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6 Unique Christmas Traditions That Can Only Be Found In African Countries
Have you ever wondered about the Christmas traditions in Africa?
Perhaps it wouldn’t surprise you that Christmas there — just like Christmas here — is festive and colorful. But it’s also a time of year to look back on good tidings and blessings, and to be grateful for all the good that’s already come, and is to come.
And, perhaps it’s also not surprising that things in African countries, in general, aren’t that different from things elsewhere…but, of course, African traditions have their own unique flair.
“While many Christmas traditions of Southern Africa were instilled by the British during the colonial era, Christmas celebrations in the Northern Africa region are very unique from country to country,” reports Volunteer Encounter, a company that specializes in pairing eager volunteers with opportunities across the world. “Although for many of the African countries Christmas comes during the summer months, accompanied by lots of sunshine and colorful flowers in full bloom, the spirit of Christmas on this continent remains the same. All African countries share the global tradition of families getting together.”
The gifts, the food, the caroling — and more — are all a part of African Christmas traditions. Let’s take a look at what you might expect celebrating the holiday there.
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What is an African Christmas without good food? In South Africa, treat yourself to a braai, or travel to Kenya for a nyama choma (which is grilled meat and vegetable stew). Nigeria’s Jollof rice is world-famous, but Ghana’s got its own recipe too.
Old Man Bayka
It goes without saying that not everyone believes in Santa Claus. But whether you call the bearer of good gifts & tidings “Father Christmas” or “St. Nick” or even “Santa Claus,” your name for Santa is nothing compared to the Liberian tradition of Old Man Bayka (Old Man Beggar).
Author Daniel Meier described his experience with Old Man Beggar when he went to Liberia as such:
“Instead of our familiar “Merry Christmas!” he cries out “My Christmas on you!” or “My Christmas is in your blood!” It is to say: “Give me something nice for Christmas!” They will be singing a famous festive Liberian begging song, “Merry Christmas, We’re At Your Door”. At this point, Old Man Beggar and his entourage ARE at your door, beating drums and singing loudly. They will stay and sing louder and louder until you give them something.”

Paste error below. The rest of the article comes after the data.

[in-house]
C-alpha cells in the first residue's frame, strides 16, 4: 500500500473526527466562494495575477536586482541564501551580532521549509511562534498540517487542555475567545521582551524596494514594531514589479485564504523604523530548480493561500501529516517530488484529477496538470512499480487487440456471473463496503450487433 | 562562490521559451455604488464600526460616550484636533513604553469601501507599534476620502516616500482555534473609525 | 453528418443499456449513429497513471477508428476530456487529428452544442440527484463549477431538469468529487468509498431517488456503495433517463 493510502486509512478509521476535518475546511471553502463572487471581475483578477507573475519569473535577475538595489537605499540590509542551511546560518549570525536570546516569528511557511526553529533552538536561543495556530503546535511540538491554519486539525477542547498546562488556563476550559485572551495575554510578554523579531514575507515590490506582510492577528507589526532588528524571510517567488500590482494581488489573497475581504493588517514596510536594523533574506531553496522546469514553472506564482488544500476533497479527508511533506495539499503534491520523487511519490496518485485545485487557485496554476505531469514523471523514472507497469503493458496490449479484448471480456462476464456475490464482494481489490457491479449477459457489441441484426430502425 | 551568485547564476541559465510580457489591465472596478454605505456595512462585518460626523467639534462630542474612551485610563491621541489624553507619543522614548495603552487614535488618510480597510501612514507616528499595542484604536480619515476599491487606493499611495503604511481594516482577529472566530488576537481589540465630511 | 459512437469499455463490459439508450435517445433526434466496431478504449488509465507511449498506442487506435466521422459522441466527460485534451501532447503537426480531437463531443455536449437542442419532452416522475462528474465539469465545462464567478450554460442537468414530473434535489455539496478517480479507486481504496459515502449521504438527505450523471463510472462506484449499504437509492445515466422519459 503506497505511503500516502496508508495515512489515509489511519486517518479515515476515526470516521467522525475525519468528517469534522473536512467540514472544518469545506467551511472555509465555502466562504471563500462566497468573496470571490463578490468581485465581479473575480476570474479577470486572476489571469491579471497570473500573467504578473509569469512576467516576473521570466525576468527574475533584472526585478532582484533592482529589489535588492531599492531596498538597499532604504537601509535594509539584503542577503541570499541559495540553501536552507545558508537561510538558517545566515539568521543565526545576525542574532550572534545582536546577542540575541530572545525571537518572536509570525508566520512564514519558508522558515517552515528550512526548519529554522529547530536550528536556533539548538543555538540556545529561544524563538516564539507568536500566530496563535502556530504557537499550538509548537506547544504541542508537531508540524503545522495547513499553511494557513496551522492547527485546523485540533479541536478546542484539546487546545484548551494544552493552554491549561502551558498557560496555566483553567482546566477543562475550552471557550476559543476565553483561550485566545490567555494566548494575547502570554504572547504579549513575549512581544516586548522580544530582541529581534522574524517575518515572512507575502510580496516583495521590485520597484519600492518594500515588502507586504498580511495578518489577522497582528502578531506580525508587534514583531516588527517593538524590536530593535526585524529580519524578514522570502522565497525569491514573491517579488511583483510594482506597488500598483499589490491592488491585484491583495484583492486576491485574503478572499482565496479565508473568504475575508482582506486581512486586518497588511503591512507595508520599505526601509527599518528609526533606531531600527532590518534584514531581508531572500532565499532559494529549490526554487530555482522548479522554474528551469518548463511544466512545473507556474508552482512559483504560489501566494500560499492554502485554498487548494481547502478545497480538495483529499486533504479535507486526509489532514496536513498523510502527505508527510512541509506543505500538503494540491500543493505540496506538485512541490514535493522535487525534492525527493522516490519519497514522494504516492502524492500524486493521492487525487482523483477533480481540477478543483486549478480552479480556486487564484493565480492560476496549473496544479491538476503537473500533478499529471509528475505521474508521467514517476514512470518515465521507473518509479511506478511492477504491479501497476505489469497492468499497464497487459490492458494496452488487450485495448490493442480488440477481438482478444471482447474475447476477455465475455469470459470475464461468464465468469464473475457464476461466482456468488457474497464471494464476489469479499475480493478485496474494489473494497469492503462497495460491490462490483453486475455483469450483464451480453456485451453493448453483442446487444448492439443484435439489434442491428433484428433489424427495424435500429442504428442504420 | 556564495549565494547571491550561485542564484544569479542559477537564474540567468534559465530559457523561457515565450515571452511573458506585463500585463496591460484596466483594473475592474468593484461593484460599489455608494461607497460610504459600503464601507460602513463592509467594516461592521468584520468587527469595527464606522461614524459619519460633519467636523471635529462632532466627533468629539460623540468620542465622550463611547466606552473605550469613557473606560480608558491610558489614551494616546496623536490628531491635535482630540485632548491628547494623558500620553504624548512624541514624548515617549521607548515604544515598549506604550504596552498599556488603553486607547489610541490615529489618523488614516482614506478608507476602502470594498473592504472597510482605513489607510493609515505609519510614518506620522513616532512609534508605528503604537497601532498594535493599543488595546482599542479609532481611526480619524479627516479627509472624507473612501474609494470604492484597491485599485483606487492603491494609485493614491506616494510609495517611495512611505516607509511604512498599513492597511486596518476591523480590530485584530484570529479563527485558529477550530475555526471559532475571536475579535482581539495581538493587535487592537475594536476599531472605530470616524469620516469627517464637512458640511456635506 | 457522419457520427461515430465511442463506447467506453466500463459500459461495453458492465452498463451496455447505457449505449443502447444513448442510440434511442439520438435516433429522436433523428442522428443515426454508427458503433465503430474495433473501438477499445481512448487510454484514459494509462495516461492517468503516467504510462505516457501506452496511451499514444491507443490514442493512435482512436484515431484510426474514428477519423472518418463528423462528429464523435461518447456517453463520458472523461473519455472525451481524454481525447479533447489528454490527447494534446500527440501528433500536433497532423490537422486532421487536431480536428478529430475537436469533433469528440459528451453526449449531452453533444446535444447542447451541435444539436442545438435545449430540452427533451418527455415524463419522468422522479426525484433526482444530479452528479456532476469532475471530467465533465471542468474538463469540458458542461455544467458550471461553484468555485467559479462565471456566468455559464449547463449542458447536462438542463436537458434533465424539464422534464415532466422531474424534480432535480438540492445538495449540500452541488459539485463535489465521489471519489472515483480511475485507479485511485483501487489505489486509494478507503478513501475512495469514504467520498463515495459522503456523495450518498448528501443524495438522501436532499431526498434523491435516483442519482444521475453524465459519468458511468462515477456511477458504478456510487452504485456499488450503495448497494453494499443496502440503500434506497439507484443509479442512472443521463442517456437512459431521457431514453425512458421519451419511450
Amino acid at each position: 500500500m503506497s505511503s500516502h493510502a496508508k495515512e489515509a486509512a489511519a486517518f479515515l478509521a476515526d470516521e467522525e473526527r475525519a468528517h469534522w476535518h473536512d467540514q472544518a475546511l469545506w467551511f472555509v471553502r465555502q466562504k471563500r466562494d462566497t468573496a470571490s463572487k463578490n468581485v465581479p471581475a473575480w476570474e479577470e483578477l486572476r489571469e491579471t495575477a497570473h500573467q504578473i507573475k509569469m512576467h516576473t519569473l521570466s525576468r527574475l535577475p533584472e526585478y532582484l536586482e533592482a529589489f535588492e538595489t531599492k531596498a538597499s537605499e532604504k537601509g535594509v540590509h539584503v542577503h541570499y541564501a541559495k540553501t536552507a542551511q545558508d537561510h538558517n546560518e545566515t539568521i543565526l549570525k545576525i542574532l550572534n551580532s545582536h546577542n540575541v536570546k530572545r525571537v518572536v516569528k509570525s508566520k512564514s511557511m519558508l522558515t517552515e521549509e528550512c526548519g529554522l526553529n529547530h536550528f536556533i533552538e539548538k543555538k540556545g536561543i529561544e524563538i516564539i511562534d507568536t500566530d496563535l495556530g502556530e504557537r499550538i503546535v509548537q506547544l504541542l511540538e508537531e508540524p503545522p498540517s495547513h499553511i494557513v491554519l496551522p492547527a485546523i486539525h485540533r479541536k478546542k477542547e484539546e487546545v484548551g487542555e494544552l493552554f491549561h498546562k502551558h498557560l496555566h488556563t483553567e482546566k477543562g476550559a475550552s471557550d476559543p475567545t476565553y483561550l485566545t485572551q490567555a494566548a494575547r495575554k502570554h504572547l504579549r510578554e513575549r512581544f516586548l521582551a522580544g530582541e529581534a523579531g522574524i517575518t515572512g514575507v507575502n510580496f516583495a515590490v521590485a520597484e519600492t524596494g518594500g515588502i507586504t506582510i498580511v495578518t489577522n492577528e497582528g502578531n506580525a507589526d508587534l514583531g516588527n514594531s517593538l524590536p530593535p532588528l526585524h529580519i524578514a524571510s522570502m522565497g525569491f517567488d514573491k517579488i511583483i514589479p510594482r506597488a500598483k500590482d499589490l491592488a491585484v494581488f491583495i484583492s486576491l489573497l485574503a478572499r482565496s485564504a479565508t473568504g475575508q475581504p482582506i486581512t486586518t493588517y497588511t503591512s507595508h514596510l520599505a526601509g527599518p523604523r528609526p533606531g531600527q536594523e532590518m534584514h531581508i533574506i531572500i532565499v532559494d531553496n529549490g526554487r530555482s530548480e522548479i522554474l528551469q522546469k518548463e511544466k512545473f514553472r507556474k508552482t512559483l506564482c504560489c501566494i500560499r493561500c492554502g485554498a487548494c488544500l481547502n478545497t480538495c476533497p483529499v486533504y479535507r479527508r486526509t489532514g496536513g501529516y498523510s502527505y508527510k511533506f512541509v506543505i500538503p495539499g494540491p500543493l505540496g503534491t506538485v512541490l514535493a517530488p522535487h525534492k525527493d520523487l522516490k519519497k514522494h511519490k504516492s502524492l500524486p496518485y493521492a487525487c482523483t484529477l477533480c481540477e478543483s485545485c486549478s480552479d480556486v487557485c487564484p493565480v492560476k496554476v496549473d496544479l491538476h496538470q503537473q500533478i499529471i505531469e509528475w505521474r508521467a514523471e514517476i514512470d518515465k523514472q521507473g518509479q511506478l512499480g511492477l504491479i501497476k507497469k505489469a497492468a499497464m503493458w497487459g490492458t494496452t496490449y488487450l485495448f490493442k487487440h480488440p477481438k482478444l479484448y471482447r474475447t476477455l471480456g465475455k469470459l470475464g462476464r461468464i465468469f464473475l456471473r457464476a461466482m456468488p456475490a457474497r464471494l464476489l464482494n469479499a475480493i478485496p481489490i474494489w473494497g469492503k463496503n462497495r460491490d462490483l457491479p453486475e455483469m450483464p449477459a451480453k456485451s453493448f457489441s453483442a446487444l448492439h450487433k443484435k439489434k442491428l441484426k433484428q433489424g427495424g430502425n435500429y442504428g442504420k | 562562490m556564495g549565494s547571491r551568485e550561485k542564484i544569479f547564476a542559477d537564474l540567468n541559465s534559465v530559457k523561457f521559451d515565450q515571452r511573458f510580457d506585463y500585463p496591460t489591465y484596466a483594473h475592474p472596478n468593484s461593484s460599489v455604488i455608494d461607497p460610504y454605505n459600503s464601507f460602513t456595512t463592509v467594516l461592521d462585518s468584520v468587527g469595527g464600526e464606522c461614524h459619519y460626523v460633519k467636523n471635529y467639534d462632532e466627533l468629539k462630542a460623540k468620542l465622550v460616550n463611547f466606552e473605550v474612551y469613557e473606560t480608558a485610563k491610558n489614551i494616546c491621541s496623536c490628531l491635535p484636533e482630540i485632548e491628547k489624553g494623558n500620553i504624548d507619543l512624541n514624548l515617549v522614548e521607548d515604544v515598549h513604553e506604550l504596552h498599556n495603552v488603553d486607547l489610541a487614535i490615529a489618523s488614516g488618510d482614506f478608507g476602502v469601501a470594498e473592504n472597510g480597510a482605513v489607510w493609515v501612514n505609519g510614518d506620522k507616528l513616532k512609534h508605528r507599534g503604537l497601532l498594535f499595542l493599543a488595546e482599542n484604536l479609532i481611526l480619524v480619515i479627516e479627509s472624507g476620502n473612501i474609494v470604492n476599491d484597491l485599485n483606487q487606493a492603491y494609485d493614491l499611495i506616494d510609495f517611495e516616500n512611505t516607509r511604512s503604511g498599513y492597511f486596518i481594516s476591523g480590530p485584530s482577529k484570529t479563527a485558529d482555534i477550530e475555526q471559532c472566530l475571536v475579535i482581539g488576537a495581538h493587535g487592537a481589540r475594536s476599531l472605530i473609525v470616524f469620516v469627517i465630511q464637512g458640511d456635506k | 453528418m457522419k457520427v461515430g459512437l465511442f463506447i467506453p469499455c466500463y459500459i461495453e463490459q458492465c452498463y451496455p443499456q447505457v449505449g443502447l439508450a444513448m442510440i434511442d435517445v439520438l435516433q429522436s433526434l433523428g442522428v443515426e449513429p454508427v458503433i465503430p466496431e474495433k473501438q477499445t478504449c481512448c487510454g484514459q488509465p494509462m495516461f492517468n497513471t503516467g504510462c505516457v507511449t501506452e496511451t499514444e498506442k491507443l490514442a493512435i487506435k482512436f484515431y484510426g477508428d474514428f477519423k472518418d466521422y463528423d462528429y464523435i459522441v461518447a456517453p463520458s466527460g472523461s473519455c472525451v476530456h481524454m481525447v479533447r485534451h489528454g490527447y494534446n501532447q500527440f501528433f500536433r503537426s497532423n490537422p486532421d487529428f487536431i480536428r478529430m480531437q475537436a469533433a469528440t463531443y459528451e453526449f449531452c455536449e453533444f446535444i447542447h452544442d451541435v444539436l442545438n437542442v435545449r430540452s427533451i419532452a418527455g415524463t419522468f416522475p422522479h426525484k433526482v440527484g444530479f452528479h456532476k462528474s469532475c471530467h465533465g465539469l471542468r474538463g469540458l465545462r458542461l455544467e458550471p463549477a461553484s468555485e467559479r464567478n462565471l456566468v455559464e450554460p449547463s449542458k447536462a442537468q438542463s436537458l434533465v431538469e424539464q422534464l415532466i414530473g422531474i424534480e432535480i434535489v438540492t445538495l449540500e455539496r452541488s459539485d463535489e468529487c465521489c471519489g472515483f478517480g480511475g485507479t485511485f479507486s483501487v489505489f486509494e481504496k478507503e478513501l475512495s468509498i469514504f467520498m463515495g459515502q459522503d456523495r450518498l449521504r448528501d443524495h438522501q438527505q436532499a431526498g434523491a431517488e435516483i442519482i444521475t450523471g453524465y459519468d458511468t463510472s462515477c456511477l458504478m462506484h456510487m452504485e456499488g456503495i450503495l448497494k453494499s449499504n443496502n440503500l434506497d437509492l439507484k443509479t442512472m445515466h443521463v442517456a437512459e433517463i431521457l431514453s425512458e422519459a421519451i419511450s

Caroling is just as popular in Africa as it is here in the United States, but the purpose for caroling varies from country to country.
In Malawi, caroling is often done in exchange for small cash donations. In Zambia, caroling is done while on the way to the local nativity play. And in the Congo, caroling is done before food is placed on the community table.
Like elsewhere, it’s common for Christmas tree decorations to pop up throughout Africa. But unlike the United States — which uses evergreen trees, either real or artificial, as their Christmas trees — African Christmas trees vary.
Everything from mango to palm trees qualify, and don’t be surprised to see decorations like fake snow and bells, too.
The most popular gift for Christmas throughout Africa is new clothes. But other things — such as livestock, money, and food — are also common throughout the continent.
The Actual Day Itself
#Africans, let’s rejoice with the liberation of Africa’s Jerusalem and let’s meet in #Lalibela for #Ethiopians Christmas which is #Africans Christmas! https://t.co/R9jMVRyHgn pic.twitter.com/AM7SIdh3Se
— Chepkirui Basilio🇰🇪🇸🇴🇺🇬🇪🇷🇪🇹 (@KeChepkirui) December 11, 2021
Without getting too deep in the weeds about the origins of Christmas and what day Jesus was actually born, and if he even existed, suffice it to say that different African countries celebrate Christmas on different days.
If you live in Ethiopia or Egypt, you’re most likely a Coptic (Orthodox) Christian, which means that you celebrate Christmas on January 7th instead of December 25th. (Coptic Christians follow the older Julian calendar instead of the Gregorian calendar)